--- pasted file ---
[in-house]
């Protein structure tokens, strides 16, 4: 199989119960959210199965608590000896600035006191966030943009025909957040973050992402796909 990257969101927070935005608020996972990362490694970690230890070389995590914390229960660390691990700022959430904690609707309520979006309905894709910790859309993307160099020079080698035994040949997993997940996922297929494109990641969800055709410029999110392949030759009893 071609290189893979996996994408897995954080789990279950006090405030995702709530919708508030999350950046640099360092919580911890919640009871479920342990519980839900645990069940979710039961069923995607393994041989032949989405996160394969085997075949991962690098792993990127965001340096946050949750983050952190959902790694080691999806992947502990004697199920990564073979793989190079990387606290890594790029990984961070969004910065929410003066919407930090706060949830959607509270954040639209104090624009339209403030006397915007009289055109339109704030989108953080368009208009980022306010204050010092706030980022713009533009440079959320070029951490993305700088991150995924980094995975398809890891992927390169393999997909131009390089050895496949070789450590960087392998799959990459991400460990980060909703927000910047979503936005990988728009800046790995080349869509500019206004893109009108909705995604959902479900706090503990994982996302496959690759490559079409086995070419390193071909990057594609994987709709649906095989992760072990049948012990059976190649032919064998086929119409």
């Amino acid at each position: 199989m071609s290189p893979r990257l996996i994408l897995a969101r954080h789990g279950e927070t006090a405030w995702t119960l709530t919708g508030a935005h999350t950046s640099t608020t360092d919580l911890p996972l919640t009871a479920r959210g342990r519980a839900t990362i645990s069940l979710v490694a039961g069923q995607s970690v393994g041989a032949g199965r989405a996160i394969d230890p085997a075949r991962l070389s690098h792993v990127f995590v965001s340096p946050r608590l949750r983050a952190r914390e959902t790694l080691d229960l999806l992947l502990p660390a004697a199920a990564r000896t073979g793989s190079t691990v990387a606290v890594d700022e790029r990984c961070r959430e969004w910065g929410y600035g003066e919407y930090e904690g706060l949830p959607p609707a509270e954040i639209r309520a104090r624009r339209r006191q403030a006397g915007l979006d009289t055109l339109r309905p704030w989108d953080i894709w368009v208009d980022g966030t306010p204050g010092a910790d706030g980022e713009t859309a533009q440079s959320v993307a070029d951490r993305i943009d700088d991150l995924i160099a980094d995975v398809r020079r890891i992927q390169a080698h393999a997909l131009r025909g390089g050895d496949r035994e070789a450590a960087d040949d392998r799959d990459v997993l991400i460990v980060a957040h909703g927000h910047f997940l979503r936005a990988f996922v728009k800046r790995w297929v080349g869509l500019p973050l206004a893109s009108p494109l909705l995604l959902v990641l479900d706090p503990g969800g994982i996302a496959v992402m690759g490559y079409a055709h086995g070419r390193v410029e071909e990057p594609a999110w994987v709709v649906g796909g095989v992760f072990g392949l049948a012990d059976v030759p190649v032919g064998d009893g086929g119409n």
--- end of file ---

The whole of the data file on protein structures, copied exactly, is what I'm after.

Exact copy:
[in-house]
């Protein structure tokens, strides 16, 4: 199989119960959210199965608590000896600035006191966030943009025909957040973050992402796909 990257969101927070935005608020996972990362490694970690230890070389995590914390229960660390691990700022959430904690609707309520979006309905894709910790859309993307160099020079080698035994040949997993997940996922297929494109990641969800055709410029999110392949030759009893 071609290189893979996996994408897995954080789990279950006090405030995702709530919708508030999350950046640099360092919580911890919640009871479920342990519980839900645990069940979710039961069923995607393994041989032949989405996160394969085997075949991962690098792993990127965001340096946050949750983050952190959902790694080691999806992947502990004697199920990564073979793989190079990387606290890594790029990984961070969004910065929410003066919407930090706060949830959607509270954040639209104090624009339209403030006397915007009289055109339109704030989108953080368009208009980022306010204050010092706030980022713009533009440079959320070029951490993305700088991150995924980094995975398809890891992927390169393999997909131009390089050895496949070789450590960087392998799959990459991400460990980060909703927000910047979503936005990988728009800046790995080349869509500019206004893109009108909705995604959902479900706090503990994982996302496959690759490559079409086995070419390193071909990057594609994987709709649906095989992760072990049948012990059976190649032919064998086929119409």
């Amino acid at each position: 199989m071609s290189p893979r990257l996996i994408l897995a969101r954080h789990g279950e927070t006090a405030w995702t119960l709530t919708g508030a935005h999350t950046s640099t608020t360092d919580l911890p996972l919640t009871a479920r959210g342990r519980a839900t990362i645990s069940l979710v490694a039961g069923q995607s970690v393994g041989a032949g199965r989405a996160i394969d230890p085997a075949r991962l070389s690098h792993v990127f995590v965001s340096p946050r608590l949750r983050a952190r914390e959902t790694l080691d229960l999806l992947l502990p660390a004697a199920a990564r000896t073979g793989s190079t691990v990387a606290v890594d700022e790029r990984c961070r959430e969004w910065g929410y600035g003066e919407y930090e904690g706060l949830p959607p609707a509270e954040i639209r309520a104090r624009r339209r006191q403030a006397g915007l979006d009289t055109l339109r309905p704030w989108d953080i894709w368009v208009d980022g966030t306010p204050g010092a910790d706030g980022e713009t859309a533009q440079s959320v993307a070029d951490r993305i943009d700088d991150l995924i160099a980094d995975v398809r020079r890891i992927q390169a080698h393999a997909l131009r025909g390089g050895d496949r035994e070789a450590a960087d040949d392998r799959d990459v997993l991400i460990v980060a957040h909703g927000h910047f997940l979503r936005a990988f996922v728009k800046r790995w297929v080349g869509l500019p973050l206004a893109s009108p494109l909705l995604l959902v990641l479900d706090p503990g969800g994982i996302a496959v992402m690759g490559y079409a055709h086995g070419r390193v410029e071909e990057p594609a999110w994987v709709v649906g796909g095989v992760f072990g392949l049948a012990d059976v030759p190649v032919g064998d009893g086929g119409n």